Diving with a prehistoric fish
Travel is finally open after a year of socially isolating from the pandemic. We took precautions that included hand sanitizing, mask wearing, and covid tests to ensure everyone had a good and safe trip. Two of our guests also already received the immunization which left us all able to focus on time with paddlefish.
Three days of fish
We added a day to this year’s itinerary to allow more time with the paddlefish. They tire of people’s presence, so we limit dives to two a day to give the best encounters and to allow everyone time to warm up. However, no one in the group tired of seeing paddlefish. Everyone saw paddlefish on every dive. As always, photographic opportunities were challenging; the paddlefish swam vigorously, while I focused on creative compositions.
We also focused on the best approaches to the fish to avoid startling them as best as possible. When a paddlefish is relaxed, it will swim leisurely; much like sharks. Also like sharks, an irritated or startled paddlefish will increase speed and disappear at will. They do not seem to ever stop moving, though they may swim very slowly at almost a hover.
The first day proved the best for visibility due to the aggregation of freshwater copepods that spread out across all depths. The best visibility was from the surface down to 15 feet and below 40 feet. Our maximum depths were 60 feet, but we rarely needed to venture that deep because the fish fortunately enjoy shallower water unless provoked to dive deep.
The water was about 5ºF colder this year reaching temperatures between 53ºF and 48ºF. We all wore dry suits and appreciated it. As small as the quarry is, no one wanted the quarry to be any bigger than it was so we could all dive with paddlefish.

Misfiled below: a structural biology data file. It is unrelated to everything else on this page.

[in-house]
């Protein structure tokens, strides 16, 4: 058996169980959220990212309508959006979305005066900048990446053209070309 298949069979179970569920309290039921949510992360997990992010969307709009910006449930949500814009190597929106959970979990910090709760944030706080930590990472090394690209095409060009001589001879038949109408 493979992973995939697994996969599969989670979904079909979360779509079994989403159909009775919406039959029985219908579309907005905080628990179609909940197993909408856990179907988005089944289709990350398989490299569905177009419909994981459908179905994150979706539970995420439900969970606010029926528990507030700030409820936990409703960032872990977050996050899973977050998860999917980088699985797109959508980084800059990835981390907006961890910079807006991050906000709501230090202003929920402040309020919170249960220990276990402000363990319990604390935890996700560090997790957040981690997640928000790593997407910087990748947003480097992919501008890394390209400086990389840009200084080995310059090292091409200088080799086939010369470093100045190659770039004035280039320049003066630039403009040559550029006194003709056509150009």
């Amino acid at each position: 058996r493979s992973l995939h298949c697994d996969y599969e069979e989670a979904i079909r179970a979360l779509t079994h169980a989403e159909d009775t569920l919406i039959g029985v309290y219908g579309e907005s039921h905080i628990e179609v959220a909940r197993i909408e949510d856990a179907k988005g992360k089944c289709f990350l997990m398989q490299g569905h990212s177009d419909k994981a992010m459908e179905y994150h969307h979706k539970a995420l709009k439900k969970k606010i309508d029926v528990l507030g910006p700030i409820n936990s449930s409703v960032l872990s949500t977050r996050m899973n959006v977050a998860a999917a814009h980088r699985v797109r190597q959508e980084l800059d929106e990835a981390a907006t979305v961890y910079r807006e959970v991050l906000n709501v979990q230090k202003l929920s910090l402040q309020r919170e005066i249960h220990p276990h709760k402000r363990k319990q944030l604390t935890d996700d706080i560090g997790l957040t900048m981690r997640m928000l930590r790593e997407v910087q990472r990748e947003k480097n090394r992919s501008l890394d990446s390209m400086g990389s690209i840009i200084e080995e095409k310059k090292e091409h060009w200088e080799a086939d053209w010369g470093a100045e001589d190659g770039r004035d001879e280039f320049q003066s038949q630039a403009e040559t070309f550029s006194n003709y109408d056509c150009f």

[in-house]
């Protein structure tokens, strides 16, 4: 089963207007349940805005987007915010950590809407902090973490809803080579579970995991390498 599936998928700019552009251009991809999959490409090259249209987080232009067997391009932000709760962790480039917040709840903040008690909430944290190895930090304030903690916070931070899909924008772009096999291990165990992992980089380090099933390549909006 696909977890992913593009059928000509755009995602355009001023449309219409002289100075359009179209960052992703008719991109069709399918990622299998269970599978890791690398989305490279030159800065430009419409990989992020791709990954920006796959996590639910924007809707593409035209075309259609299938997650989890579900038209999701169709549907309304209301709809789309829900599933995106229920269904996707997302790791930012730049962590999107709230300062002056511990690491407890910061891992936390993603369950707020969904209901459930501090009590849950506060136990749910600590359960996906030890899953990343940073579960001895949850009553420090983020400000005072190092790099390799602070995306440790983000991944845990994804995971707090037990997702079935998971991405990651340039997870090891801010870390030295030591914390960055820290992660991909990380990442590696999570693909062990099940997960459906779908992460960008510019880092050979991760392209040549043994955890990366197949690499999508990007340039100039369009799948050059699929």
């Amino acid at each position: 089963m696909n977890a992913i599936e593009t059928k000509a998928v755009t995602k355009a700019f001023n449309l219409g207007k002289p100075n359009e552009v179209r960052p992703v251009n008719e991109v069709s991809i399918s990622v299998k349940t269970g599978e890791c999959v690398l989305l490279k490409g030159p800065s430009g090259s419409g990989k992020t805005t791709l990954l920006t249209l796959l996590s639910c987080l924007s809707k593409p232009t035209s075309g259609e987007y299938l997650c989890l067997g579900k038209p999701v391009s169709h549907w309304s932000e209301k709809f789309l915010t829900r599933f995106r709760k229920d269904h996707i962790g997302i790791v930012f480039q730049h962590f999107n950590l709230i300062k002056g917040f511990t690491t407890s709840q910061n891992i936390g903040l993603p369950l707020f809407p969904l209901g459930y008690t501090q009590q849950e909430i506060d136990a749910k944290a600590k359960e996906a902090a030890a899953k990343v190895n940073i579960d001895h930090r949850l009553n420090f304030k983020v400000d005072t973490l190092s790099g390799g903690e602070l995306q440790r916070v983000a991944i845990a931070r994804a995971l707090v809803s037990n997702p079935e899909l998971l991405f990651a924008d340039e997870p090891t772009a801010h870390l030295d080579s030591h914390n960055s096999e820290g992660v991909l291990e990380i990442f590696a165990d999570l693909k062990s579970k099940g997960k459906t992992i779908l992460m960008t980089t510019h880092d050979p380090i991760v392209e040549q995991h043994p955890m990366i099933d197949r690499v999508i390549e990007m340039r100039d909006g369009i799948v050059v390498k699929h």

Making the approach
A fairly large 4-5 foot fish, paddlefish are the biggest animals in the quarry. These are middle-aged paddlefish that are said to be able to live up to 30-60 years but average 14-27 years of life. This means they rule the quarry and while they are not overly fond of divers, they do not mind swimming with them if there are only a handful. This is why we get special permission to dive with them in the winter when the park is normally closed to divers. During the summer months, the paddlefish are much more skittish, making photography virtually impossible.
They do not like to be approached directly and instead would rather get to know you first. Everyone spent time learning how the fish responded to their approaches and we did our best to point out passing fish when we saw each other.
2021 and beyond
Filter feeders include whales, some species of sharks such as whale sharks and basking sharks, and of course paddlefish. We lead trips to these big three filter feeders. We’re looking forward to a busy 2022 season, but are thrilled to be back out in the wild leading trips this year!
Join Jennifer and Andy on different weeks in August to dive with humpback whales! A couple spots might still be open for 2021.
Andy and Jennifer will be leading a trip to the whale sharks in Isla Mujeres later this year from July 27-August 1, 2021. Check for availability to dive with this other filter feeder.